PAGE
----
In recent years, it’s become increasingly common for film studios to relaunch or ‘re-imagine’ classic franchises, with new plots, characters, origins, and takes by writers, producers, and directors who have nothing to do with the original intent of the creators. Just ten years after an already attempted Apes relaunch (Tim Burton’s failed film), many people are left debating: Did this series need a reboot?
The original film, which spawned four sequels and two short-livedTV series, has gone down in history as having one of the greatest film endings of all time. Not to mention it birthed a slew of catch phrases and included a commanding performance from one of Hollywood’s legends. This new film is neither a sequel or a prequel. It starts in a whole new place, but it evolves with the understanding of what made the original series captivating to multiple generations. The Apes films, at their core, were never simply action or sci-fi films. They were morality tales on the ethical treatment of animals and cautionary tales about the dangers of science run amok. They were also responses to the great fears of the day- that the Cold War would lead to the nuclear annihilation of mankind. The original film showed us that man could ultimately destroy itself and that our fears over the unknown could become a self-fulfilling prophecy.
This film explores many of those same ideas, updated for modern times. Rise tackles the conflict between the desire for scientists to save lives and the motivation of big pharma to rush results for profit. James Franco plays Will Rodman, a scientist doing Alzheimer research on chimpanzees in a race to find a cure. His company is motivated solely by profit and he is motivated by the desire to save his ailing father. After a chimp named Bright Eyes shows side effects including a promising increase in intelligence but also a violent side, all the apes are ordered to be put down and the treatment declared a failure. However, Will takes in Bright Eyes’ offspring Ceasar and raises him as a son, only to discover Ceasar has genetically inherited the drug treatment and has intelligence rivaling humans.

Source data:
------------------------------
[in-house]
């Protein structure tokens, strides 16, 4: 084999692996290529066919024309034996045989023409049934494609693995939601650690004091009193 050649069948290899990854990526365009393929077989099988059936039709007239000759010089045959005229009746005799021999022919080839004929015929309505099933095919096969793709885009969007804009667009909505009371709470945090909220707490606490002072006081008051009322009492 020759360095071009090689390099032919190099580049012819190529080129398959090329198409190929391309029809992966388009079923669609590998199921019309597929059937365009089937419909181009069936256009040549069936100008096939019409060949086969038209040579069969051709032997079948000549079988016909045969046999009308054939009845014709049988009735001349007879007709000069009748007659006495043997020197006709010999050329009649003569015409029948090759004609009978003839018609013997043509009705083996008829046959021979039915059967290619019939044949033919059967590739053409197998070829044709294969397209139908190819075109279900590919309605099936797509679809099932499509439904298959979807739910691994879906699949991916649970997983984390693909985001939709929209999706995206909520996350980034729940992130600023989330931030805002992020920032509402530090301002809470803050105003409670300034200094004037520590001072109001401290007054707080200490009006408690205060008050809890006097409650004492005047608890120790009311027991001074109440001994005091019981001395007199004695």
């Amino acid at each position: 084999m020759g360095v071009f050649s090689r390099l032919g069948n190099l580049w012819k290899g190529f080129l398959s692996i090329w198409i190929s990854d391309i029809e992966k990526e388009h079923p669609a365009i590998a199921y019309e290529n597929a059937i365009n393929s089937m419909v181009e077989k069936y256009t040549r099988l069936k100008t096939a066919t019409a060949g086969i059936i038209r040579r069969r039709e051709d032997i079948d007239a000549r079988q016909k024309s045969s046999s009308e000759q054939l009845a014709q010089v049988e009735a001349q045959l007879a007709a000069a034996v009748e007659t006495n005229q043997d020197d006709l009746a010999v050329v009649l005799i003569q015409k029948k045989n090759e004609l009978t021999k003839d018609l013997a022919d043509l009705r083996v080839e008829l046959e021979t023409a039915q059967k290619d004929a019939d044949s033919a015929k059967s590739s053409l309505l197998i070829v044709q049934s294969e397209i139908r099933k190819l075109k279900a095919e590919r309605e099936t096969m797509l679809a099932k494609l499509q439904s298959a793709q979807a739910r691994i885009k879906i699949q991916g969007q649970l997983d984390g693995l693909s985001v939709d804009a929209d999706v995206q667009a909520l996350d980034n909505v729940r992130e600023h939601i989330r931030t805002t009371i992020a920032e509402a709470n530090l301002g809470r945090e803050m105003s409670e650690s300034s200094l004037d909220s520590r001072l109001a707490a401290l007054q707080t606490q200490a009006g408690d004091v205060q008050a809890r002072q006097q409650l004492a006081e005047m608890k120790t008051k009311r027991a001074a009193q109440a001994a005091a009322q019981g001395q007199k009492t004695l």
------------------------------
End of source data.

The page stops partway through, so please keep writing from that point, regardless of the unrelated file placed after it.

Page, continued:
Will’s girlfriend (Freida Pinto) voices her concerns that chimps are inherently wild and can be very dangerous. After Caesar attacks a neighbor, the courts force him to be relocated to an ape preserve, where he finds himself caged, mistreated, and an outcast as he is neither human nor normal ape. The mistreatment of the apes eventually leads Caesar to lead a revolt, in which he ultimately steals the treatment that made him intelligent and provides it to his fellow apes. The orangutans run rampant as they attempt to set up a new civilization. As a major subplot of the film, the original drug also created a super-virus that threatens to wipe out humanity. No doubt the writers used this mechanism to setup future sequels. In the original franchise, it was nuclear weapons that wiped out human civilization, but in the 21st century, biology dominates science, and this change is both topical and appropriate.
For fans of the franchise, there are also several references to the original series, including a scene in which trappers chase apes through the jungle (a reversal from the first film), and references to the Icarus shuttle en route to Mars being lost (Col. Taylor’s ship? That will wind up in the future where apes rule). In an homage to the fourth film, Caesar’s first word ever uttered by an ape is ‘No’. Perhaps what made this film the most fascinating to watch was Andy Serkis’ motion capture portrayal of Casear, who with almost no dialogue becomes arguably one of the most captivating characters of 2011.
Rise captures all of the philosophical debate, metaphor, and symbolism that made the original so interesting, but also replaces much of the 60s/70s ‘cheese’ with darker story telling and more action. I am curious whether the sequel will remain in this time period, chronicling the battle for the planet, or skip right to the future where apes are in control. Did this sequel need a reboot? The answer may not be yes, but I trust this team to be the group of people to get the job done right…and I can’t help but think that Roddy McDowall would have agreed.